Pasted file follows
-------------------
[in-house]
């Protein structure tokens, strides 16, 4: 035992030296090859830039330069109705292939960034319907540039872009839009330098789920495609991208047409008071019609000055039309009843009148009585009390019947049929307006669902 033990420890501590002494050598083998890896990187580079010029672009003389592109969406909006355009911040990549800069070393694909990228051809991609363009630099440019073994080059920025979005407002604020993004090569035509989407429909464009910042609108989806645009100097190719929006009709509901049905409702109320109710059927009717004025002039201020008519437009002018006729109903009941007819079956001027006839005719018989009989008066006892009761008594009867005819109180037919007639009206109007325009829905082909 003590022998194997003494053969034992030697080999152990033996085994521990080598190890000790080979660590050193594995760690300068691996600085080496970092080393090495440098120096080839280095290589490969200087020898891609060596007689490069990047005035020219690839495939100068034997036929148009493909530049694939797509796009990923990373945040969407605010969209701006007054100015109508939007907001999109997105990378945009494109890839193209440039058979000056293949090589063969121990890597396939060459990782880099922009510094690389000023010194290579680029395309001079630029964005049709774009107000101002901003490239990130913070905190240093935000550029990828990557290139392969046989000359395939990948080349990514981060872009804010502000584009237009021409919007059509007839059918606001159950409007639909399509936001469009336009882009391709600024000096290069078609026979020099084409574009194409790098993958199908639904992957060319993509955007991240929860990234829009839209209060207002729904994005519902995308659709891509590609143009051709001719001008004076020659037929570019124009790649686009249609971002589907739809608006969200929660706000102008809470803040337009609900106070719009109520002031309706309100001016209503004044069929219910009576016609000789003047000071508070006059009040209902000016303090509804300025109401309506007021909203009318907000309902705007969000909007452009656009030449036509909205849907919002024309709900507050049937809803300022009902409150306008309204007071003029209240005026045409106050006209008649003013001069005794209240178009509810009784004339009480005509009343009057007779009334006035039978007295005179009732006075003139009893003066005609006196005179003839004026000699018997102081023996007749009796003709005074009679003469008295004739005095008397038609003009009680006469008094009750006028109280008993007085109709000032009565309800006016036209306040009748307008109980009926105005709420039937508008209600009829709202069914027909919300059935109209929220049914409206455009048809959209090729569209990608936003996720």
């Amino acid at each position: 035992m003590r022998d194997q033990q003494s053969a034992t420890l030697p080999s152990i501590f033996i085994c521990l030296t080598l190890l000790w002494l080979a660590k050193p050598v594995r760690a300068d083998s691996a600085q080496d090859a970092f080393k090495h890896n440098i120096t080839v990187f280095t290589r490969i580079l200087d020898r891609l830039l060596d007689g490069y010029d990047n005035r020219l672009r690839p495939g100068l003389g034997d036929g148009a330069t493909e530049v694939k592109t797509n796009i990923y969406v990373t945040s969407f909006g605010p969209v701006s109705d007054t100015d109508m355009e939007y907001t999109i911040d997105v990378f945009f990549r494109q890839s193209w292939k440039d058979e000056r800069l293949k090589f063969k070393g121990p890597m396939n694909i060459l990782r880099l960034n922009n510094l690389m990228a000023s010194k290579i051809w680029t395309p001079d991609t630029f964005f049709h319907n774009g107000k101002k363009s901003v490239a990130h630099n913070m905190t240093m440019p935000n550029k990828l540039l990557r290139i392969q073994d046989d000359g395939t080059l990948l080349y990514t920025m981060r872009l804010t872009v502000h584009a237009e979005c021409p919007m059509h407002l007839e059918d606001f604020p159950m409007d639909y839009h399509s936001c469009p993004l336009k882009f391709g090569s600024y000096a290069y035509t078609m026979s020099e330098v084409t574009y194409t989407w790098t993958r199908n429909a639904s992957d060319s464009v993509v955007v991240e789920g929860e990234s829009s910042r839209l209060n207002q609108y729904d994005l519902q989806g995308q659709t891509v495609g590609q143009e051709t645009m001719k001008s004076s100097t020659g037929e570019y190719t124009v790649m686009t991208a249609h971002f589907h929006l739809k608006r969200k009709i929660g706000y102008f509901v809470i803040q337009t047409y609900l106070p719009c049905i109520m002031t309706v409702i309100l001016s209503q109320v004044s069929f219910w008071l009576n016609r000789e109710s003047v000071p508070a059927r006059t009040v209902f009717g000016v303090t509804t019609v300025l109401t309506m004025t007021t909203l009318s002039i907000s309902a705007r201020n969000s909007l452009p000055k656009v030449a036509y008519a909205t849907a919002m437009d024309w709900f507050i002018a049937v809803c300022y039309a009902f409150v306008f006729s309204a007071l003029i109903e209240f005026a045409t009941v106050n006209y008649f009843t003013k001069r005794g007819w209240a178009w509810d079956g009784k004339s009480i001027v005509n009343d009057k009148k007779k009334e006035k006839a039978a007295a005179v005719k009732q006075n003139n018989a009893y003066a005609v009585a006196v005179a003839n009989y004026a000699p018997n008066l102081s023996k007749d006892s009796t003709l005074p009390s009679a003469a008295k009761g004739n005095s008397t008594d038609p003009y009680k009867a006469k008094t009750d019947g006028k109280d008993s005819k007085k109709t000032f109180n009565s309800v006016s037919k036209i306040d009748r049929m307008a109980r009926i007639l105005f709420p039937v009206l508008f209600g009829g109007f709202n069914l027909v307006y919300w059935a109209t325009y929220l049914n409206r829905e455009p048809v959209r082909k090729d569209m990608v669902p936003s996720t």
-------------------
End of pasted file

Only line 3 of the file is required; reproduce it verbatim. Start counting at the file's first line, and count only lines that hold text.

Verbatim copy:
């Amino acid at each position: 035992m003590r022998d194997q033990q003494s053969a034992t420890l030697p080999s152990i501590f033996i085994c521990l030296t080598l190890l000790w002494l080979a660590k050193p050598v594995r760690a300068d083998s691996a600085q080496d090859a970092f080393k090495h890896n440098i120096t080839v990187f280095t290589r490969i580079l200087d020898r891609l830039l060596d007689g490069y010029d990047n005035r020219l672009r690839p495939g100068l003389g034997d036929g148009a330069t493909e530049v694939k592109t797509n796009i990923y969406v990373t945040s969407f909006g605010p969209v701006s109705d007054t100015d109508m355009e939007y907001t999109i911040d997105v990378f945009f990549r494109q890839s193209w292939k440039d058979e000056r800069l293949k090589f063969k070393g121990p890597m396939n694909i060459l990782r880099l960034n922009n510094l690389m990228a000023s010194k290579i051809w680029t395309p001079d991609t630029f964005f049709h319907n774009g107000k101002k363009s901003v490239a990130h630099n913070m905190t240093m440019p935000n550029k990828l540039l990557r290139i392969q073994d046989d000359g395939t080059l990948l080349y990514t920025m981060r872009l804010t872009v502000h584009a237009e979005c021409p919007m059509h407002l007839e059918d606001f604020p159950m409007d639909y839009h399509s936001c469009p993004l336009k882009f391709g090569s600024y000096a290069y035509t078609m026979s020099e330098v084409t574009y194409t989407w790098t993958r199908n429909a639904s992957d060319s464009v993509v955007v991240e789920g929860e990234s829009s910042r839209l209060n207002q609108y729904d994005l519902q989806g995308q659709t891509v495609g590609q143009e051709t645009m001719k001008s004076s100097t020659g037929e570019y190719t124009v790649m686009t991208a249609h971002f589907h929006l739809k608006r969200k009709i929660g706000y102008f509901v809470i803040q337009t047409y609900l106070p719009c049905i109520m002031t309706v409702i309100l001016s209503q109320v004044s069929f219910w008071l009576n016609r000789e109710s003047v000071p508070a059927r006059t009040v209902f009717g000016v303090t509804t019609v300025l109401t309506m004025t007021t909203l009318s002039i907000s309902a705007r201020n969000s909007l452009p000055k656009v030449a036509y008519a909205t849907a919002m437009d024309w709900f507050i002018a049937v809803c300022y039309a009902f409150v306008f006729s309204a007071l003029i109903e209240f005026a045409t009941v106050n006209y008649f009843t003013k001069r005794g007819w209240a178009w509810d079956g009784k004339s009480i001027v005509n009343d009057k009148k007779k009334e006035k006839a039978a007295a005179v005719k009732q006075n003139n018989a009893y003066a005609v009585a006196v005179a003839n009989y004026a000699p018997n008066l102081s023996k007749d006892s009796t003709l005074p009390s009679a003469a008295k009761g004739n005095s008397t008594d038609p003009y009680k009867a006469k008094t009750d019947g006028k109280d008993s005819k007085k109709t000032f109180n009565s309800v006016s037919k036209i306040d009748r049929m307008a109980r009926i007639l105005f709420p039937v009206l508008f209600g009829g109007f709202n069914l027909v307006y919300w059935a109209t325009y929220l049914n409206r829905e455009p048809v959209r082909k090729d569209m990608v669902p936003s996720t």